A Tour of the International Exhibition of Industry, Science and Art

Friday, 9 November 1888 - Glasgow Scotland

This is the next to the last day of the International Exhibition of Industry, Science and Art here in Glasgow. It's been open since last May. Since the Great Exhibition in London on 1851, Victorians have fallen in love with these sort of affairs. They are part trade show, part culture exchange, part county fair and part shopping mall. So grab a guide book (they are only three pennies) and come along. Thought I would show you some photos of this particular Exhibit. (Click on any of them to enlarge and get a better look.)

This is the entrance to the main building
Interior showing the Main Avenue East
That's Osler's display of cut glass in front

Indian Court

Viennese bric-a-brac from Ernest Wahliss
the entrance of the Machinery Court
 ornamental ironwork by Walter Macfarlane's Saracen Foundry at Possilpark

Sugar machinery from Mirrlees, Watson & Co., Glasgow

Nobel's Explosives Co. Ltd, Glasgow Branch
(no smoking please)

The Bodega Bar in the Main Building

Sporrans from Kirkwood of Edinburgh

Doulton's terracotta "Indian Pavilion"
Fairfield's stand showing 30 ship models
 along with a model of a triple expansion engine

George Cradock of Wakefield
manufacturer of Lang's patent steel wire

Brown and Polson's cornflour and starch
The arches are made of corn cobs.

Robin and Houston, with soapworks at Paisley and candleworks in Glasgow

Andrew and James Stewart's Clyde Tube Works at Coatbridge
exhibit in the Machinery Section

Campbell Achnach & Co., rubber manufacturers

My thanks to the the Univeristy of Glasgow


The Industrial Age and Other Scottish Inventions

tossing the old caber
Monday, 5 November 1888 - Glasgow, Scotland

People nowadays think that while England was creating the British Empire and the Industrial Age, folks up in Scotland were running around in kilts, tossing cabers at each other. Nothing could be further from the truth! There is a reason it was called the British Empire and not the English Empire. So you can truly understand what I’m talking about, I will give a Short History of Scotland.

The glaciers retreated after the last Ice Age, taking most of the soil from the northern part of the British Isles with them. Add to that a cold climate where even wheat won’t grow, and you have a barren place where only the toughest can survive. The Romans called these folk the Picts. The Romans tried conquering them, too, as they had the Britons but gave up. The Romans believed good fences made good neighbors so built a very big one and called it Hadrian’s Wall.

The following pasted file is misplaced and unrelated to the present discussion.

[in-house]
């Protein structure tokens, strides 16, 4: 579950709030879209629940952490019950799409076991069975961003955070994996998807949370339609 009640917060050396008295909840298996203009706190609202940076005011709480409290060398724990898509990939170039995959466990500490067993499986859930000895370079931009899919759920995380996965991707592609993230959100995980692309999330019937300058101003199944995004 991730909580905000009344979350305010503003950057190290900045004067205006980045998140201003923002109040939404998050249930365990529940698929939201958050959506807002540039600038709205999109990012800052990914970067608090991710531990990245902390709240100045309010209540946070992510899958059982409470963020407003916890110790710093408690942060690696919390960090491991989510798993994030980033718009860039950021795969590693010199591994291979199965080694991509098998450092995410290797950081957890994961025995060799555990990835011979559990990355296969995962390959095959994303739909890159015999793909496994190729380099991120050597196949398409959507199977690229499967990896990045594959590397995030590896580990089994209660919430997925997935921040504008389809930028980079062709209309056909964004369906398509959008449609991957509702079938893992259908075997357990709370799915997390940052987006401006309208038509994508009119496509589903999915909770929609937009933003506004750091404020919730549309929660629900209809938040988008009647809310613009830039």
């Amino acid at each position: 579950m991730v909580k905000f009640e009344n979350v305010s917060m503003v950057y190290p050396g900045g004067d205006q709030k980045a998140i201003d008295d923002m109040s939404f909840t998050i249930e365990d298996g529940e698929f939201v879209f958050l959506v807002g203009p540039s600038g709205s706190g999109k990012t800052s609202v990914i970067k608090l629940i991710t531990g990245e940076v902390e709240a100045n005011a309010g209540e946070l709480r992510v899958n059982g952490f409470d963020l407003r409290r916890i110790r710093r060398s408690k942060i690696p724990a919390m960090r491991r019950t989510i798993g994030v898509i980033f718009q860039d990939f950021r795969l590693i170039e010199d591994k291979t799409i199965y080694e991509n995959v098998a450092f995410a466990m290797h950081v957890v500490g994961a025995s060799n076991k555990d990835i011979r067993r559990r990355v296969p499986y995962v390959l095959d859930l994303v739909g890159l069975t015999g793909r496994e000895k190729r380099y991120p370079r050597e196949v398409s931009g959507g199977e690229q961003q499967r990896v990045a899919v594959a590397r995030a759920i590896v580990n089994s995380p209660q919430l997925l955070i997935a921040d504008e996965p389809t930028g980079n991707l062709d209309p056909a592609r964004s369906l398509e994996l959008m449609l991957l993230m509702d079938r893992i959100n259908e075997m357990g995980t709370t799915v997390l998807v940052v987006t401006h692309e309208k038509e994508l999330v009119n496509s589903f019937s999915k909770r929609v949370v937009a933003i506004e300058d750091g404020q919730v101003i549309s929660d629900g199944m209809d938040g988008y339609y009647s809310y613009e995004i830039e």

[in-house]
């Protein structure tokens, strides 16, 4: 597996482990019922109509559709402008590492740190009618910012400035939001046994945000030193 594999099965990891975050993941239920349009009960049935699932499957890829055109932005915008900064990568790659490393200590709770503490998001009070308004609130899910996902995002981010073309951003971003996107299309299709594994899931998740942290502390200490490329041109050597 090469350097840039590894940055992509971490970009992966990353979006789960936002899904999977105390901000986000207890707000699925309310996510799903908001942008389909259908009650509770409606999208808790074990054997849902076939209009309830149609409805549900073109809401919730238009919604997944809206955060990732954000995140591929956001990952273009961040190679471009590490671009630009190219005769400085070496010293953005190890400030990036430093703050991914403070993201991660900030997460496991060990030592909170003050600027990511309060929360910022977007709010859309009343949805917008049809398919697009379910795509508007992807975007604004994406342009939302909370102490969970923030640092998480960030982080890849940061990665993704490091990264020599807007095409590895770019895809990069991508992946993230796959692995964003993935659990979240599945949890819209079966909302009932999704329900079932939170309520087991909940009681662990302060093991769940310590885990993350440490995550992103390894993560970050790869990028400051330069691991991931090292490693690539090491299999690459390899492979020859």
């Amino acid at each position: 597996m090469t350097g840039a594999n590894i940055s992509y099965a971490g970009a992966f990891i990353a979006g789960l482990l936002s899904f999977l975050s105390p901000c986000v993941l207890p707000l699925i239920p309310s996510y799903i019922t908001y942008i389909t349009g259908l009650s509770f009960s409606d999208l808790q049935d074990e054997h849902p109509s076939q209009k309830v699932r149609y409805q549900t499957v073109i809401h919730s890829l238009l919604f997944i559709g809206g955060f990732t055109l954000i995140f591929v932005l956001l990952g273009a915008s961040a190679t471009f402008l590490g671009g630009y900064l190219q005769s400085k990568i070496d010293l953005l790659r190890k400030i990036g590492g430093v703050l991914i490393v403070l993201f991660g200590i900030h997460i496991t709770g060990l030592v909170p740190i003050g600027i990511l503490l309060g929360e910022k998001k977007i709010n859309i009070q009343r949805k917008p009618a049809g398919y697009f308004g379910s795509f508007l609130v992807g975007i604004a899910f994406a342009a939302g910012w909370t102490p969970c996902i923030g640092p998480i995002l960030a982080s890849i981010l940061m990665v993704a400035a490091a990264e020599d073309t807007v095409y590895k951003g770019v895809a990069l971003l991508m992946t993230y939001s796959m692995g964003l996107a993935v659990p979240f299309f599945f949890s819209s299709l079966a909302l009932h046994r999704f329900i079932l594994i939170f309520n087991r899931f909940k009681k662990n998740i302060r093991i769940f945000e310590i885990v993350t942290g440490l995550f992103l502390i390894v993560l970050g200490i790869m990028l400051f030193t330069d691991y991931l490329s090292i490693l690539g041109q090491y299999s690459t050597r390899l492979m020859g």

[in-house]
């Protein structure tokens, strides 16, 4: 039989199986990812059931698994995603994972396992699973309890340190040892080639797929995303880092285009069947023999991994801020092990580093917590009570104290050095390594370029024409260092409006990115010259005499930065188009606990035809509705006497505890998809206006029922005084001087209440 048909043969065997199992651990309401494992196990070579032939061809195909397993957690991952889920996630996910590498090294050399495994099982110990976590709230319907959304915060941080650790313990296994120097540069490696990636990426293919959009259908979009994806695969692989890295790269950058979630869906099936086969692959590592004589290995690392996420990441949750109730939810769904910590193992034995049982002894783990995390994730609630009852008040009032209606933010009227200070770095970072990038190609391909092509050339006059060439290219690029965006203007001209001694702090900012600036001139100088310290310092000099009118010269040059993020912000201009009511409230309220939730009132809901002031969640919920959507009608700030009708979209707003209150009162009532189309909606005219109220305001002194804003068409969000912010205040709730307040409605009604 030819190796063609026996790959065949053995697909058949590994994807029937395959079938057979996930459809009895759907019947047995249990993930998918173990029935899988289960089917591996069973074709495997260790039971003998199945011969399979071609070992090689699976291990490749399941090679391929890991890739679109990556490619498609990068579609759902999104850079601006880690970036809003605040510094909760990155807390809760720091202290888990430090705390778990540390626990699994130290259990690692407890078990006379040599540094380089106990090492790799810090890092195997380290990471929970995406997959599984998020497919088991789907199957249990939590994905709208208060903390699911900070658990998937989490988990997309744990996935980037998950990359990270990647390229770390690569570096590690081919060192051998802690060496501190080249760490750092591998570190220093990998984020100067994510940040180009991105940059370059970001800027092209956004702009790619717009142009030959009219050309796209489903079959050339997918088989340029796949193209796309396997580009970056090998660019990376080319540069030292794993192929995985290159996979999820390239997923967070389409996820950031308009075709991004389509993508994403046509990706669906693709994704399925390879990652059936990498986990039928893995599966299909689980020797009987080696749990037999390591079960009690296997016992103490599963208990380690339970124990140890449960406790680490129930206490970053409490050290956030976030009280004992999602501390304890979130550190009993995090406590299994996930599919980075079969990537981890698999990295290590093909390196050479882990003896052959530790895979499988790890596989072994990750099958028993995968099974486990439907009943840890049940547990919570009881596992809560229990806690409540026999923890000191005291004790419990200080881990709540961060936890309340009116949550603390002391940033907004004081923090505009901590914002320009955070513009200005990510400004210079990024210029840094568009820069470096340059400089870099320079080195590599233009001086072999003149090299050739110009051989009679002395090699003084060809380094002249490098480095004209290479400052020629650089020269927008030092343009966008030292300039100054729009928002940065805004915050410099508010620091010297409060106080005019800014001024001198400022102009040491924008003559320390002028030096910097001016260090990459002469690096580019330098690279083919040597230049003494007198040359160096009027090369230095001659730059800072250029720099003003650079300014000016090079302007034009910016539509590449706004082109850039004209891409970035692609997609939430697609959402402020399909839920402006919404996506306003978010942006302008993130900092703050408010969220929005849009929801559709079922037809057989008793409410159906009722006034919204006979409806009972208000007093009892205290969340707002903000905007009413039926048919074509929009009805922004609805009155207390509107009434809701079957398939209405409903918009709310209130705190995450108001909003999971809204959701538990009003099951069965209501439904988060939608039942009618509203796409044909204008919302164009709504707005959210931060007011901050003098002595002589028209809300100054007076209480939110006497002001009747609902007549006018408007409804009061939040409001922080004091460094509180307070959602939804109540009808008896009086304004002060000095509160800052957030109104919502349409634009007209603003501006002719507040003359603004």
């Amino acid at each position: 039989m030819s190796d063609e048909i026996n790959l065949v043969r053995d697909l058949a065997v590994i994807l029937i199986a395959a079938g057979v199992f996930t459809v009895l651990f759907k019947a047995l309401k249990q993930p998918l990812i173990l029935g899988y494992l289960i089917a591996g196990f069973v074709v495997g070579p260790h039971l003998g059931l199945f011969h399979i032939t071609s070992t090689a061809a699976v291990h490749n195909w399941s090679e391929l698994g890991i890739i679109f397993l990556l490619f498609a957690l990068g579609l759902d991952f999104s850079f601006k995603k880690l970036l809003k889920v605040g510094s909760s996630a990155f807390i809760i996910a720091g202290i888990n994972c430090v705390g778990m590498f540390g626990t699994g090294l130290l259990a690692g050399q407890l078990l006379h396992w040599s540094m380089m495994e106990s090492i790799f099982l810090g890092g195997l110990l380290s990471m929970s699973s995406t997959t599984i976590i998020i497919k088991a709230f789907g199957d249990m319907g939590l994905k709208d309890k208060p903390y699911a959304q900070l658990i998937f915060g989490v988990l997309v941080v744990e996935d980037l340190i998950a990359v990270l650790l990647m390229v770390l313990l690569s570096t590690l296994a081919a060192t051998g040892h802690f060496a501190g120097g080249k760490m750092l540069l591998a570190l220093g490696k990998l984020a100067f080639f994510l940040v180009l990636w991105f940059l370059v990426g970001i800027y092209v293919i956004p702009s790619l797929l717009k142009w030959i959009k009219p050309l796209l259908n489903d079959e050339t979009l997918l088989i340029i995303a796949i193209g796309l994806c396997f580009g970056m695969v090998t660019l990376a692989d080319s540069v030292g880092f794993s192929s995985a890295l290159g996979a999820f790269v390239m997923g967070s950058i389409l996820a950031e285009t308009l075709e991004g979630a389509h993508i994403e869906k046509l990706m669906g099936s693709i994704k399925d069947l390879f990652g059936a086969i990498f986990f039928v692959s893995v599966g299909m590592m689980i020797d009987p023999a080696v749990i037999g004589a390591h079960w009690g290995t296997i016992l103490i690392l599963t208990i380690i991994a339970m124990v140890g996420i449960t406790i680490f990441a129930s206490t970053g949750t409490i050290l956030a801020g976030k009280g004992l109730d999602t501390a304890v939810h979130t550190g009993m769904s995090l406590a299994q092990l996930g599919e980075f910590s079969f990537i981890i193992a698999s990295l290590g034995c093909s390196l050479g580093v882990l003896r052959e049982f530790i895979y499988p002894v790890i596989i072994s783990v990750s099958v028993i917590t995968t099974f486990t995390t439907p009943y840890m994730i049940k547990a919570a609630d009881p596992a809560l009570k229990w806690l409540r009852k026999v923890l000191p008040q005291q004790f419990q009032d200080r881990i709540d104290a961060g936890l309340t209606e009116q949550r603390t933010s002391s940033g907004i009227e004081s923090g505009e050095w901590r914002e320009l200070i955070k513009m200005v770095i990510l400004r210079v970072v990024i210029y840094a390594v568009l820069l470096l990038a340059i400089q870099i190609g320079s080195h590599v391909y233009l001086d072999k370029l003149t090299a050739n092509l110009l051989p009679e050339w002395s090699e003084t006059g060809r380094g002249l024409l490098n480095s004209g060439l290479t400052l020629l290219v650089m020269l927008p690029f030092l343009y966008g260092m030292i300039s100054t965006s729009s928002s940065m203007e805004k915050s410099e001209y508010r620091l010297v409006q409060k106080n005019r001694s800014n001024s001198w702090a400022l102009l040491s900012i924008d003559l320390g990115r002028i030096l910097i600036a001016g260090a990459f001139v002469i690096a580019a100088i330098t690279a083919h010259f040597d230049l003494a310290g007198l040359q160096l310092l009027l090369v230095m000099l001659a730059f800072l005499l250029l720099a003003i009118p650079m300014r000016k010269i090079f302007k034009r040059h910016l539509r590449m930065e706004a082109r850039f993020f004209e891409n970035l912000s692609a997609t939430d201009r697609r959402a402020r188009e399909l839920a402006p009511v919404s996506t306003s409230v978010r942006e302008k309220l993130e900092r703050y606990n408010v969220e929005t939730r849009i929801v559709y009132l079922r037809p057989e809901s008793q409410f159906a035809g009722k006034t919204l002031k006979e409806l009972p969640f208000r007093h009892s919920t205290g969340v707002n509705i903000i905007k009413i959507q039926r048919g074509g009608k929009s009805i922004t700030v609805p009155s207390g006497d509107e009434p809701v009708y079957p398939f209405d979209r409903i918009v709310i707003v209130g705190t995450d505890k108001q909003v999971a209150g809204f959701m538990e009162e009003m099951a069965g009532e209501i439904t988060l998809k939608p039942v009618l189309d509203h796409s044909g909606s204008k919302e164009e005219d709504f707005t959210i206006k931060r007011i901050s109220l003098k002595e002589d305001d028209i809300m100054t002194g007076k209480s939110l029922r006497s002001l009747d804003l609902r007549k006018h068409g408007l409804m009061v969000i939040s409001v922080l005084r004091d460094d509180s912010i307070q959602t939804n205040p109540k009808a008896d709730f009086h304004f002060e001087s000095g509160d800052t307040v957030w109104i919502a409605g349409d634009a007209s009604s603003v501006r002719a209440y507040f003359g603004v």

The Dark Ages came and the Romans left. No sooner had the Picts gotten rid of them than the Scots started coming over from Scotia. The Picts and Scots fought each other for supremacy, with one side then the other coming out on top, until they were so intermarried, no one was sure who was what. So Pictland became Scotland and the original home of the Scots went with the name Eire or Ireland. Scotia was just a name Romans had tacked on them and they decided they didn’t really care for it much, anyway.

Meanwhile England kicked out the Danes (Norse) just in time to be invaded by the Normans (also Norse.) The Normans slowly made their way north and took over much of the Celtic clan system and turned everyone into feudal serfs while convincing them nothing had changed. Those who were not convinced were killed because they were after all feudal lords. These Normans, like the ones that invaded Ireland, decided they would pretend to be natives with no allegiance to the English crown. Of course, the English kings weren’t really English either but also Norman, but liked to pretend they were Anglo-Saxon. Before this the Normans liked to pretend they were really French. Not sure what the other Vikings thought of this.

I probably shouldn’t pick on the Normans since Howe is in fact a Norman name, but I consider myself Anglo-Saxon except for a distant Scottish relative from the Graham Clan. (Hmm, come to think of it, Graham is also a Norman name.) I suppose it doesn’t matter. After centuries of intermarriage, the Normans became who they pretended to be anyway.

The English crown kept trying to conquer Scotland, but to no avail. Then one of those bizarre twists of history happened. Queen Elizabeth the First died without issue. Her sister Mary had married the King of Scotland, so now their son was Elizabeth’s nearest living relative, so the King of Scotland now also became the King of England. Did this mean England was now part of Scotland? Hardly. Good King James packed up and moved to London and started the Stewart line of the British crown. Scotland and England were still separate and independent nations, but they both had the same king. Unfortunately this meant anytime Scotland and England had a dispute, which happened often since they were bordering each other, the crown ruled in favor of England.